Presentation on theme: "Native American Religion"— Presentation transcript:
1Native American Religion Great diversity – many tribes (from small to large)Ute, Mohawk, Apache, Navajo, Delaware, Hopi, Sioux, Iroquois, Cherokee, etc.ExpressionsRitualsBeliefsMeaningHolistic; more than rational; their approach to life is supra-rationalNo separation between the sacred and the mundaneBook “poverty” (WS 570)No written text; an oral traditionThere is no “theology” here, much less any “systematic theology”The power of the spoken word (Gill 39) [consider a “poker game”]Many storiesStories of the past, of the “fathers,” of natural phenomena, of heroic exploitsthe way of bequeathing values and beliefThe “word” is a very powerful instrument of education
2God There is a “supreme God” He is “up there”A certain inaccessibilityThe “Supernatural” is a more adequate category for lifeThere is an “immediacy” about “God”Our immediate experience and feelingGreat Spirit (WS 594)Many lesser deities and divinities under the “supreme God”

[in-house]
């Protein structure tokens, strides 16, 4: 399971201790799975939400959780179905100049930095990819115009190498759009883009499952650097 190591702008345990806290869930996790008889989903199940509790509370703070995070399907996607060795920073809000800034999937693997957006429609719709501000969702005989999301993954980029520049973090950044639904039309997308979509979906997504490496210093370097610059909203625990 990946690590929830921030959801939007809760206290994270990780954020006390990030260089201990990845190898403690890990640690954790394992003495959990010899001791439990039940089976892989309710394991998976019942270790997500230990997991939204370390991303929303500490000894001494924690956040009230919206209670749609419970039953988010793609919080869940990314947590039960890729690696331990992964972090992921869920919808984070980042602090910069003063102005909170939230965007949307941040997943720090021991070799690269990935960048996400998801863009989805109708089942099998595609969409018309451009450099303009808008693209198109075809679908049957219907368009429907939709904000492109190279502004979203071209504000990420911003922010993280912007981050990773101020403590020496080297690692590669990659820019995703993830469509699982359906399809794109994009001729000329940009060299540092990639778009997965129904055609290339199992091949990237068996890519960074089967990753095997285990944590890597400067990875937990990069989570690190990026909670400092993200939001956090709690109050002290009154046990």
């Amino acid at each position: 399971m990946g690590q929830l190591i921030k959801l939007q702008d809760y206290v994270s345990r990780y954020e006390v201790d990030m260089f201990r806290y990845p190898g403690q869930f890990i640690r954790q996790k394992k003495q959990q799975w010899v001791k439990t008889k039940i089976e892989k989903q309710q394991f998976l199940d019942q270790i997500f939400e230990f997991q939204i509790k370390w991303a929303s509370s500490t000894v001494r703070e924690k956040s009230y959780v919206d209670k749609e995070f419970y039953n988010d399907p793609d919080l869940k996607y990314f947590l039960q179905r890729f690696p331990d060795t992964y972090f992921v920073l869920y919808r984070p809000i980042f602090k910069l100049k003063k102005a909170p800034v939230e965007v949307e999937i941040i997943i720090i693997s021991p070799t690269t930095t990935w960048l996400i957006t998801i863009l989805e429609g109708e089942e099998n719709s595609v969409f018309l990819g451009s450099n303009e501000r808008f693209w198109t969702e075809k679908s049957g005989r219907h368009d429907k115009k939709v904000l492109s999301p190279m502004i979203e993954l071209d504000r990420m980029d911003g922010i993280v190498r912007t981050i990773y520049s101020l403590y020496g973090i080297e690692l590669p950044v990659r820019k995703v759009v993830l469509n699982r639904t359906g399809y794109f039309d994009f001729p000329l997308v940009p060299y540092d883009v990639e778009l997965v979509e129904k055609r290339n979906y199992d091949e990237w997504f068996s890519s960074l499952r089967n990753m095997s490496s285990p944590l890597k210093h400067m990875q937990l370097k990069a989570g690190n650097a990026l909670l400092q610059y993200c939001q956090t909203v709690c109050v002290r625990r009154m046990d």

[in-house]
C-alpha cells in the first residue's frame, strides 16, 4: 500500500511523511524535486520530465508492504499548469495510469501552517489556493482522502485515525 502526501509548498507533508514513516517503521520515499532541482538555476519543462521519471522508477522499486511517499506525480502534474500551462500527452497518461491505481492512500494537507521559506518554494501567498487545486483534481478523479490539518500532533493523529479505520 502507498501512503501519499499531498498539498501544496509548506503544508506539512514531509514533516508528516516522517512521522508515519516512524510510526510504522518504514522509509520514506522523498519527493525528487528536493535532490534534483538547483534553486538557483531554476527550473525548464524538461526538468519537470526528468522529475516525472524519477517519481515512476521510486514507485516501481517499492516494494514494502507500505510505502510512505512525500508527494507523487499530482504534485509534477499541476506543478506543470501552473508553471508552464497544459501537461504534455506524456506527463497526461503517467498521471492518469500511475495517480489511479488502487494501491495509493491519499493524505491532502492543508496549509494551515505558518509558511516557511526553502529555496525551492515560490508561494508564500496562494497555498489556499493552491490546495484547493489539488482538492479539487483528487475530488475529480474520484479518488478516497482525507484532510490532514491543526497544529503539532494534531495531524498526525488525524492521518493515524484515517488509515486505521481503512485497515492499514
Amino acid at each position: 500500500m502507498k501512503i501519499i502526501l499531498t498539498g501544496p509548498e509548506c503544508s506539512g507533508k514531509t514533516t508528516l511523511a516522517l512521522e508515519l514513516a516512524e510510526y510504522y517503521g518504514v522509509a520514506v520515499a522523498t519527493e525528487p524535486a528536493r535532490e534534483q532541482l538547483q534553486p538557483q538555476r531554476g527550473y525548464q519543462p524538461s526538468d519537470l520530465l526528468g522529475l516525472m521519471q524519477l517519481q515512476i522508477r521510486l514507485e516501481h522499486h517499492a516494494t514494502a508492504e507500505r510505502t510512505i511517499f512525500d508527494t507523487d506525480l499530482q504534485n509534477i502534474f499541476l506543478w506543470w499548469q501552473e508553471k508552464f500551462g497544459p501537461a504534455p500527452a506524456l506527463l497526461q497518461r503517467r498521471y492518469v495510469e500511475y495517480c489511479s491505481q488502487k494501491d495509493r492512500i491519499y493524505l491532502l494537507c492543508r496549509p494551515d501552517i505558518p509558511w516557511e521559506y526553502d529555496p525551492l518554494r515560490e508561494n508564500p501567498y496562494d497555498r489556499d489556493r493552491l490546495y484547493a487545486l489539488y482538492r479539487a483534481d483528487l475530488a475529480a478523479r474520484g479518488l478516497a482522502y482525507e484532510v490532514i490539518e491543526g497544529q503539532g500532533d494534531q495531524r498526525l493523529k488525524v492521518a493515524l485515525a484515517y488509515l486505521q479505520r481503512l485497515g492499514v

3Reality All nature, every aspect of it, is sacred Underhill 21 Reality is like a “spider’s web”Close kinship with all nature: “Mother corn” “brother coyote” “mother earth”, “sister rabbit” etc.This is not meant as a denigration of human beings, but as an elevation of natureJust as a scientist approaches nature with a magnifying glass, the Native American sees all natureas a living, holistic organismas sacredas a “temple”The “Center” and the “four directions” must be fixed properly
4Human BeingWe have a body and at least 2 and sometimes several “souls”One like a life or breath soul (departs with the death of the body)One was a free soul (and can leave the body)We are a being-in-relationshipWe are akin to all of nature (brother coyote) – modern human beings have lost thisWe live “equidistant from all boundaries”Personal names are private, sacred (they lengthen as one matures)Relationships are defined through relational terms (much like Korea, Japan)Rites of passage are importantSeparation, transformation, reinsertionConception and birthNamingMarriageDeath